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NEW! E-Sourcing: Criteria for Selecting a Provider

E-Sourcing Selection Criteria Having taken a close look at over fifty sourcing (and related tools) in recent quarters – working with dozens of practitioners on shortlist and selection processes – it is our belief that a one-size-fits-all 2/2 ranking for all vendors is not terribly useful in the real world of sourcing technology adoption and use. This is not a knock on traditional analyst firms; it is classic Taylorism (specialization of labor). But, Taylorism alone creates brittle supply chains, and procurement organizations need to be wary of hierarchical category management. While cross-functional in nature, hierarchies do not stay fixed and can lose sight of disruptive supply market forces that transcend traditional supply market category boundaries.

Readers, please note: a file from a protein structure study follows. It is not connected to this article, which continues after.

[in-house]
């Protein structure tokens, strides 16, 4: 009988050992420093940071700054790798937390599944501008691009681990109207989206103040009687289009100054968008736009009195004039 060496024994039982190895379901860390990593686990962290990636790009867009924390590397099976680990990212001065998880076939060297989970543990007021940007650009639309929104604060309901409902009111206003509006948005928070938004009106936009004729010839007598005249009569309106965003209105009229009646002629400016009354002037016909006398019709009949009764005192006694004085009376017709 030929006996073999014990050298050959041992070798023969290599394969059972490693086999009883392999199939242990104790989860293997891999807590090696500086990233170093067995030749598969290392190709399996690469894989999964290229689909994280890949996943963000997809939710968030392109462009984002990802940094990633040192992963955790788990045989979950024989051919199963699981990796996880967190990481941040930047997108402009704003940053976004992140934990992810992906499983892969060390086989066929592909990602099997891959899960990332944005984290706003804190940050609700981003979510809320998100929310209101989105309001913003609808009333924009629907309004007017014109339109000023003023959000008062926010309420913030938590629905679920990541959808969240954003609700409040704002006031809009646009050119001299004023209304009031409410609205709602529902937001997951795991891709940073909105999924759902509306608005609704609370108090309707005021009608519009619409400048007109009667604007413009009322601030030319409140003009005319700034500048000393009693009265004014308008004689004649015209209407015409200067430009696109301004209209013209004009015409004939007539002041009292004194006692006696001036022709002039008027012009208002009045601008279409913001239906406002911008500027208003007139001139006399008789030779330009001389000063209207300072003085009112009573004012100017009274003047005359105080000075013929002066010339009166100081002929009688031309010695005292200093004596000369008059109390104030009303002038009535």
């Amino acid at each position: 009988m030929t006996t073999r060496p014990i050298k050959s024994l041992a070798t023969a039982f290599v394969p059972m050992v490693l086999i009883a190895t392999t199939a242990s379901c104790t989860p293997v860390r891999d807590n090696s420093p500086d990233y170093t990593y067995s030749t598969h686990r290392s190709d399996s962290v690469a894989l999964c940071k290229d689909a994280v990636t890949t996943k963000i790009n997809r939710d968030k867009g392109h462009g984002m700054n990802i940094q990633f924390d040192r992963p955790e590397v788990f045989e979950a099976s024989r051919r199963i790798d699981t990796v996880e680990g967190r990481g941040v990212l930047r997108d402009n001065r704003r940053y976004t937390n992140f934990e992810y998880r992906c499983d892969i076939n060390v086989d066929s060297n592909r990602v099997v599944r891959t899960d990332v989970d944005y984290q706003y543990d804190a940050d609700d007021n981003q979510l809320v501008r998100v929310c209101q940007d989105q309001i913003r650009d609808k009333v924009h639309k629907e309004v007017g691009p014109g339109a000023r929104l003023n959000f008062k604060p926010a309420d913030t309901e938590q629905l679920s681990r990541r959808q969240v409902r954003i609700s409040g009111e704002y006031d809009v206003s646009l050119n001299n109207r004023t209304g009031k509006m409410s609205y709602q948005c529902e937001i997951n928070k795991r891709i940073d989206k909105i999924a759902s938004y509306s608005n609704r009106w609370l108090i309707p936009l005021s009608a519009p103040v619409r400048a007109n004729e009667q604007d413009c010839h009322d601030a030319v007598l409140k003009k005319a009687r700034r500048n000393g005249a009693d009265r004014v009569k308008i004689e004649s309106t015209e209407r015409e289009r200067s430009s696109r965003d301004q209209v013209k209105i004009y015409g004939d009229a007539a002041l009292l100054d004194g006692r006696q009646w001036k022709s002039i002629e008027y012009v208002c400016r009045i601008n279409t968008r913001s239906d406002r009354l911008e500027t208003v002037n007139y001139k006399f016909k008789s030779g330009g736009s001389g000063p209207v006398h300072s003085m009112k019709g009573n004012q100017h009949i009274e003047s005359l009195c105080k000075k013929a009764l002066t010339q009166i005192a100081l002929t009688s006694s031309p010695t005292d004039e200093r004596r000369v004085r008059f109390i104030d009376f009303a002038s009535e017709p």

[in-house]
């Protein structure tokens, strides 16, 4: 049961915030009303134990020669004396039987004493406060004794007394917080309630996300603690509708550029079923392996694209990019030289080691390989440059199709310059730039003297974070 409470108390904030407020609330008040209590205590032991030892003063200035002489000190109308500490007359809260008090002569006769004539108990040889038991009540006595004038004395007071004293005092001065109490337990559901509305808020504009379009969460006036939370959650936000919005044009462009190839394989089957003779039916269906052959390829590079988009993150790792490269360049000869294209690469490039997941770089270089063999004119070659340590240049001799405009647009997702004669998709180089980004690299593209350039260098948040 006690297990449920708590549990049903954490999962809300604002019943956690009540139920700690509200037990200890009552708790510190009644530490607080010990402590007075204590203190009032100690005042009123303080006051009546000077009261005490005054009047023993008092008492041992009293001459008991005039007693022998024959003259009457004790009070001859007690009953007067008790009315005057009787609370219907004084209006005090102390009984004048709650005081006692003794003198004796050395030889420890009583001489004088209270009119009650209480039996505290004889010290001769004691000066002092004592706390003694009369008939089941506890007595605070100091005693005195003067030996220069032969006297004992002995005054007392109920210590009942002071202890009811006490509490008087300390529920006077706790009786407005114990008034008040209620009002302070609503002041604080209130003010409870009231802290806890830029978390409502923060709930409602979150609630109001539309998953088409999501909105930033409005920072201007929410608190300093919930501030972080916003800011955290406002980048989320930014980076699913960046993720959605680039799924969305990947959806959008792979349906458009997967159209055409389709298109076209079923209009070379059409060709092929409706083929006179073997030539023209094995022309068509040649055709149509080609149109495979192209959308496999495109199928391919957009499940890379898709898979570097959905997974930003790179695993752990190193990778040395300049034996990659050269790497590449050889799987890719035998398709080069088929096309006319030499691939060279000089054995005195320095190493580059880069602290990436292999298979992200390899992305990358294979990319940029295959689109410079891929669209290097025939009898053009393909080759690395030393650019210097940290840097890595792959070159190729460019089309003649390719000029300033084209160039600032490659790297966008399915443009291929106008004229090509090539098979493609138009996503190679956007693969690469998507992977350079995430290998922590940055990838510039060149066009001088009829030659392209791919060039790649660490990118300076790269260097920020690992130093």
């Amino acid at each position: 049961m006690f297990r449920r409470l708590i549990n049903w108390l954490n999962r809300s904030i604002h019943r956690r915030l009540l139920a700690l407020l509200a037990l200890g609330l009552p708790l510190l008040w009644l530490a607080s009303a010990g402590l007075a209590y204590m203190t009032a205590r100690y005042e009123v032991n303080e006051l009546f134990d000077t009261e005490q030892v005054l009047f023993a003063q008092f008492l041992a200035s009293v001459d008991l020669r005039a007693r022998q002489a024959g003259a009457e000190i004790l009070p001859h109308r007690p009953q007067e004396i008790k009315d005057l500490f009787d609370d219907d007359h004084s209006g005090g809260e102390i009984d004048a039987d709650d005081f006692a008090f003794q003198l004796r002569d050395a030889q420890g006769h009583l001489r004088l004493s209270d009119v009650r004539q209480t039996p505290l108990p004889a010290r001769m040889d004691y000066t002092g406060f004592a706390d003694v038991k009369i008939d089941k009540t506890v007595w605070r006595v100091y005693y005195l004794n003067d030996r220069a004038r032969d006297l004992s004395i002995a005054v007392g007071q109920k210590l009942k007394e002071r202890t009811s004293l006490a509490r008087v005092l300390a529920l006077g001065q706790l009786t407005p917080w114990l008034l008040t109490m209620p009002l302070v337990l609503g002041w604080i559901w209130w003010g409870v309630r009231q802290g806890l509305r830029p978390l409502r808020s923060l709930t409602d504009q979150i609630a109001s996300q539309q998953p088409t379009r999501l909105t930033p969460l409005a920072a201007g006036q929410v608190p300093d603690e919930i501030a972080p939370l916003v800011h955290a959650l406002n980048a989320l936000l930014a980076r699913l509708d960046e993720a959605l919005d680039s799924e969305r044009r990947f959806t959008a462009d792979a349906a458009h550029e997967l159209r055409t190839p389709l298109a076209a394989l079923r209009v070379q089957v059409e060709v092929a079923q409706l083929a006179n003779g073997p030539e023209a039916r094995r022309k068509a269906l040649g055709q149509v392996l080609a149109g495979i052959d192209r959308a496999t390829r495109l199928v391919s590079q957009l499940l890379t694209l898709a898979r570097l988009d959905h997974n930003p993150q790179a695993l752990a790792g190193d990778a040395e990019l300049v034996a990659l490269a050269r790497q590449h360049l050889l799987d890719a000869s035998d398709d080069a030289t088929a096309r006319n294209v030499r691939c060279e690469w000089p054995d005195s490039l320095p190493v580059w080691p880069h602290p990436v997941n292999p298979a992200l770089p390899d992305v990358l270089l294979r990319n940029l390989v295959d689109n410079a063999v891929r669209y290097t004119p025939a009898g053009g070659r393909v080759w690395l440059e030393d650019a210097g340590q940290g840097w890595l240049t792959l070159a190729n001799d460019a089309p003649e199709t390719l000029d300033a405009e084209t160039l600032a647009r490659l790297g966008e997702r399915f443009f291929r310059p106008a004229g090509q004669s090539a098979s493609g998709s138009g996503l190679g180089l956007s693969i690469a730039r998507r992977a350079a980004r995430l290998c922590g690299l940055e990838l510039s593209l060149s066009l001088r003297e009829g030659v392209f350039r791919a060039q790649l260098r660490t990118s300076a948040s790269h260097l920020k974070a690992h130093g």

So, like adopting Lean/Six Sigma in the supply chain, many companies will try to adopt common tools to create some synergy across the silos. This is a good start, but only goes so far. Going back to the technology market example, Gartner tries to use tools such as "hype cycles" (the procurement ones are terrible in our opinion) and "magic quadrants" to provide commonality. Such crude tools do not get to the "mass customization" that is needed to analyze these complex service supply markets and apply them to different types of practitioner firms.

In designing our Spend Matters comparative coverage of the technology and solutions market, we wanted to properly reflect the need to see technology and solutions across a broader set of criteria, considering solutions in the context of how they will actually be used (e.g., sourcing tools applied to a direct materials manufacturing environment; sourcing tools for sourcing large, complex categories like logistics or MRO). Beyond this, organizations will still often have a need for further customization and tailoring of potential short lists to address their own unique complexities and requirements.